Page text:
What does a game need to have to be considered one of the greats? Can you assume that a great game will have amazing generation-defying visuals, and Hollywood-quality voice-over work? Does it have to last a certain number of hours, or offer a certain number of things to do? It’s one of those discussions that can go on forever without ever really getting a conclusive answer, but despite that it’s usually very easy to see which games will be looked back on as the highlights of a console generation. We’ve had some incredible games over the past few years, with the likes of Skyrim and The Last Of Us offering very different but equally incredible experiences, but there’s another name on the list now. It might’ve been obvious from day 1, it might have been the most predictable success for years, but Grand Theft Auto V is an utter masterpiece, and will undoubtedly be seen as one of the games of the year, if not the entire generation.
And the reasons? Far too numerous to mention without you sitting here reading for 5 days with the occasional biscuit break. That’s probably just as well too, as half the joy of GTA V is the discovery of new things, almost choking at a shocking twist in the story, holding your breath to see what’s coming next and gasping in amazement as you round a corner away from the city only to be met with a cliff-top view of a sunset out to sea. There are so many memorable moments to be had that everyone’s thoughts throughout will be different, a combination of wonder, amazement and occasional horror or disgust. Missions are varied and enjoyable, and although each one has a similar theme (do something illegal, get paid) you’re living the lives of three criminals, so you should probably banish the thought of earning a few quid by taking your elderly neighbour’s library books back for her.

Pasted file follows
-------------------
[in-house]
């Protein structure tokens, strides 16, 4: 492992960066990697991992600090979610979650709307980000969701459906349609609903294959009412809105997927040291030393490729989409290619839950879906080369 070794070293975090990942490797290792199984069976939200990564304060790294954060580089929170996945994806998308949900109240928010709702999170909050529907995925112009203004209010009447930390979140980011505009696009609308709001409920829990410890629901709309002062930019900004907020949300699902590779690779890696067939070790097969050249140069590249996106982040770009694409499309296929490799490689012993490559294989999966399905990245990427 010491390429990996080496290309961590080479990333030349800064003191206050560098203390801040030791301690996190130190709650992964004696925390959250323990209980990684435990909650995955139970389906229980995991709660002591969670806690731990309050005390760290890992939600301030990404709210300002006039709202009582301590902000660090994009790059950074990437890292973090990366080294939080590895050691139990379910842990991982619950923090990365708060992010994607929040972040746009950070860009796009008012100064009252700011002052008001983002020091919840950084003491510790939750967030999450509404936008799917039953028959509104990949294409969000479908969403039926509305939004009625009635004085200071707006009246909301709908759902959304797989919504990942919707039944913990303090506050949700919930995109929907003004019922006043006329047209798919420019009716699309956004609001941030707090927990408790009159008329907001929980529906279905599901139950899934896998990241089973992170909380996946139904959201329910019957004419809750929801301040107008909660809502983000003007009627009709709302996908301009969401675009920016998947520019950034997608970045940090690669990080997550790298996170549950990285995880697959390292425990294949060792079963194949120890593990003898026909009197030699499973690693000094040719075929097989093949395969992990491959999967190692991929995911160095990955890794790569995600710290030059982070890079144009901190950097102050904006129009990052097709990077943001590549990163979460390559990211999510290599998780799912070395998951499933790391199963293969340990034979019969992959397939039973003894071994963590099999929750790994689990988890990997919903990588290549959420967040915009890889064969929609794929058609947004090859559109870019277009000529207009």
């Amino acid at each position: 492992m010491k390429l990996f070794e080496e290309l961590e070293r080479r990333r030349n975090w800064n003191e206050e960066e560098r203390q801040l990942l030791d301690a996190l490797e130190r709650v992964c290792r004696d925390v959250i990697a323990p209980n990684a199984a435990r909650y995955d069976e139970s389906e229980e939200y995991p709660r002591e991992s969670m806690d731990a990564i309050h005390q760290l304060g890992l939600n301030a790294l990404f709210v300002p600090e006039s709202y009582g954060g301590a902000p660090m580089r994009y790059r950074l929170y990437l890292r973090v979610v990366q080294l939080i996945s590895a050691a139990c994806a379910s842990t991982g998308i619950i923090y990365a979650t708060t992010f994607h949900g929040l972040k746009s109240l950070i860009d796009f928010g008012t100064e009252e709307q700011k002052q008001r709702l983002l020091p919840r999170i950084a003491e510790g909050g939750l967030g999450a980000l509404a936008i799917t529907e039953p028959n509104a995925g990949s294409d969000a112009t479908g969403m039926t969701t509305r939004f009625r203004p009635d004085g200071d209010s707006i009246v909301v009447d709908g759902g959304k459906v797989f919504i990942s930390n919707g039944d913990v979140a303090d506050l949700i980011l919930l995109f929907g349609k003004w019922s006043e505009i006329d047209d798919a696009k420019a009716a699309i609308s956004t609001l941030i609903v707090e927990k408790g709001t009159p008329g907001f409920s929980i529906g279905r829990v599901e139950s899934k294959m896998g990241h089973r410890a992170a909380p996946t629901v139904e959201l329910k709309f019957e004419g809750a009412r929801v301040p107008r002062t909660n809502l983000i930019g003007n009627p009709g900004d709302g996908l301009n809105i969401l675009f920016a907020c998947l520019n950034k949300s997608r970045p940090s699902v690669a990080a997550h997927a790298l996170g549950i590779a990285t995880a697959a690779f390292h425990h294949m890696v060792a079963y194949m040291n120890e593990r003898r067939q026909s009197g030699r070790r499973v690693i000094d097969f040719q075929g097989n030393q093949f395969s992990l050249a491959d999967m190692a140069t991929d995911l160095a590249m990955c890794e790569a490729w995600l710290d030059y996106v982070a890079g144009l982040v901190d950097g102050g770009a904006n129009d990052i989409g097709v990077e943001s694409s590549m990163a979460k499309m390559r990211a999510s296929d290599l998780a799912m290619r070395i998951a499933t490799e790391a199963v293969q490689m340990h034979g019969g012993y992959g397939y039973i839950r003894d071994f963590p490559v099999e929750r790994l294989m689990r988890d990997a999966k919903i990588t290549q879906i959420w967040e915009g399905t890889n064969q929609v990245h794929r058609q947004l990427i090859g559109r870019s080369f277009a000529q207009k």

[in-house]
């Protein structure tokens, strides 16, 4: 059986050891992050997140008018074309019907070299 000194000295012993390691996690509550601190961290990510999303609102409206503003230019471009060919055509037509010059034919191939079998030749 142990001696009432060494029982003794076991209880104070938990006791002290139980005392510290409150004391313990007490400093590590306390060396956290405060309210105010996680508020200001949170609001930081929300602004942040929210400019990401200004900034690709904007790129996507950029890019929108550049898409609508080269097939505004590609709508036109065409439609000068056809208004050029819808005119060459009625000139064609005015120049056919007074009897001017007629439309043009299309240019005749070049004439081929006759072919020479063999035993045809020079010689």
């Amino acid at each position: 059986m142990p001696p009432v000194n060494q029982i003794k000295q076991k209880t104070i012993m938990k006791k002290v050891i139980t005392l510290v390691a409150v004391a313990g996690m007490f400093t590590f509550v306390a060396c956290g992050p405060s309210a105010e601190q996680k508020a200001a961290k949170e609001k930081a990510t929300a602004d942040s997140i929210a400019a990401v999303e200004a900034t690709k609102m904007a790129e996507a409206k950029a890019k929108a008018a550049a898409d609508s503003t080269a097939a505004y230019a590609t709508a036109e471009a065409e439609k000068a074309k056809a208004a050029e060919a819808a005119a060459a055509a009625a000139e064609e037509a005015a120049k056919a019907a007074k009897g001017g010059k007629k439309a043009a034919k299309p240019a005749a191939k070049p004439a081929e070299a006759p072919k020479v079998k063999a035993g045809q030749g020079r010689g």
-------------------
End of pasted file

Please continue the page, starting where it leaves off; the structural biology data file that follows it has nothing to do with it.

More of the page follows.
That said, there are opportunities to be the good guy every now and then. Between robbing jewellery shops, stealing government equipment and hijacking jets you’ll stumble across seemingly random occurrences, someone’s bag getting stolen or a vehicle being hijacked for example. If you fancy getting involved you can chase the offender down and try to retrieve what’s been stolen, ready to return to its rightful owner. That is, if you want to. You might’ve just rescued someone’s high powered sports bike, but there’s nothing stopping you from riding off into the night and hiding it your garage to use it yourself later on.
Your decisions might even be subconsciously affected by the character you’re currently using. There’s been a lot said about the three main guys in the game, but they boil down to three personalities: Michael, a retired criminal who comes out of retirement to carry out a few more jobs, Franklin who’s a younger guy just getting started to earn a few quid, and Trevor. Trevor is probably best classed as “an utter bastard”, and its his introduction into the game that gave me one of my very few uncomfortable moments while playing. It drives home just how violent and unnecessary the world of crime can be, and also gives a very blatant nudge towards that generally-ignore-by-irresponsible-parents 18 certificate on the box. I know there are a lot of kids not even in their teenage years playing this, and between the choice of language used by several characters and the level of violence often seen in cut-scenes it’s obvious how unsuitable it is. I’m not going to get all Daily Mail about it, but I can’t help but wonder if parents would still let 11 year old Johnny Spoilt-Kid play it if they knew what was going to play out in front of them.